With reference again to FIG. 1, once the connecting structures 94 are coupled to the bed connectors 96, the infant support unit 52 is installed and ready for use within the playard 54 in the coupled operational mode. In this example, the unit 52 is suspended above the bottom panel 66 of the bassinet 56 via the connection between the structures 94 and the connectors 96. That is, the unit 52 may be spaced from the bassinet 56, including any mattress or soft goods thereof, during the coupled operational mode. Both the underside U of the bed 80 as well as the frame 78 of the unit 52 are spaced above the bottom panel 66 of the bassinet 56. However, the bassinet bottom panel 66 is positioned directly below and not far from the unit 52. Thus, an infant that is sleeping on the surface S of the unit 52 would only fall a few inches onto the bassinet 56, if the infant were to fall from the sleeping unit. The bassinet 56 thus acts as a safety net positioned directly beneath the infant support unit 52.

In some cases, the frame 78 of the infant support unit 52 may be configured to approach the bottom panel 66 of the bassinet 56 during the coupled operational mode. As shown in FIG. 1, legs 102 of the frame 78 may terminate in feet 104 that are positioned in close proximity to the bottom panel 66. In fact, the seat 104 may come in contact with the bottom panel 66 (or the soft goods thereof) while the unit 52 is installed. Nonetheless, the frame 78 and other components of the system 50 may be configured to ensure that the weight of the unit 52 is supported by the above-described connection arrangement rather than the bottom panel 66 under normal circumstances. However, the close proximity of the feet 104 and the bottom panel 66 may provide a safeguard against misuse scenarios in which the load applied to the infant support unit 52 exceeds the weight of an infant. In such cases, the frame 78 may deflect under the increased load such that the unit 52 bears upon the bottom panel 66 of the bassinet 56, thereby distributing the increased load over the entire bassinet 56.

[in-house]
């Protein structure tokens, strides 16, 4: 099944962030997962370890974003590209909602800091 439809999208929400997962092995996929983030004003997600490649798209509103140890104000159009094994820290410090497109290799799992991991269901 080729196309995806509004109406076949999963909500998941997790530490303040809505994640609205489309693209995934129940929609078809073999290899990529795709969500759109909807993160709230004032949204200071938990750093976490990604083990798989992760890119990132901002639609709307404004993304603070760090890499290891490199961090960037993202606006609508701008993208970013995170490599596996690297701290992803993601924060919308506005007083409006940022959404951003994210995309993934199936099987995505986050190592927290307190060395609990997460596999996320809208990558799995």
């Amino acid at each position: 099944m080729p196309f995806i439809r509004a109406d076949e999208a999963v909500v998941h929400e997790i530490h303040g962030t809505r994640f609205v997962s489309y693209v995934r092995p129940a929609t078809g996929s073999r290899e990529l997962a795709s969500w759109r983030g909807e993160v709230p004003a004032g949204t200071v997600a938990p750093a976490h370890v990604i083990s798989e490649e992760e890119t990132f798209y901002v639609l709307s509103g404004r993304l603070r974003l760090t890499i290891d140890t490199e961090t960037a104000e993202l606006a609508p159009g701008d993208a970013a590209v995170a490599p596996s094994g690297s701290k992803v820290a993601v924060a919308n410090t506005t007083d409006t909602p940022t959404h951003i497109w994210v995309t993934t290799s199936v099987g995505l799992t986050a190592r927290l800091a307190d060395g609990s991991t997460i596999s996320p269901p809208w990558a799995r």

Turning now to FIG. 3, several aspects of the disclosure involve another operational mode of the system 50 (FIG. 1) in which the infant support unit 52 is self-supported and, thus, independent from the playard 54 and the bassinet 56. The independent operational mode presents caregivers with the option of transporting an infant resting or sleeping in the unit 52 installed within the playard 54 without removing the infant from the unit 52, thereby avoiding the risk of awakening or otherwise disturbing the infant. Thus, the independent operational mode may provide all the same features and benefits presented by the coupled operational mode, including the soothing, hammock-like environment of the bed 80.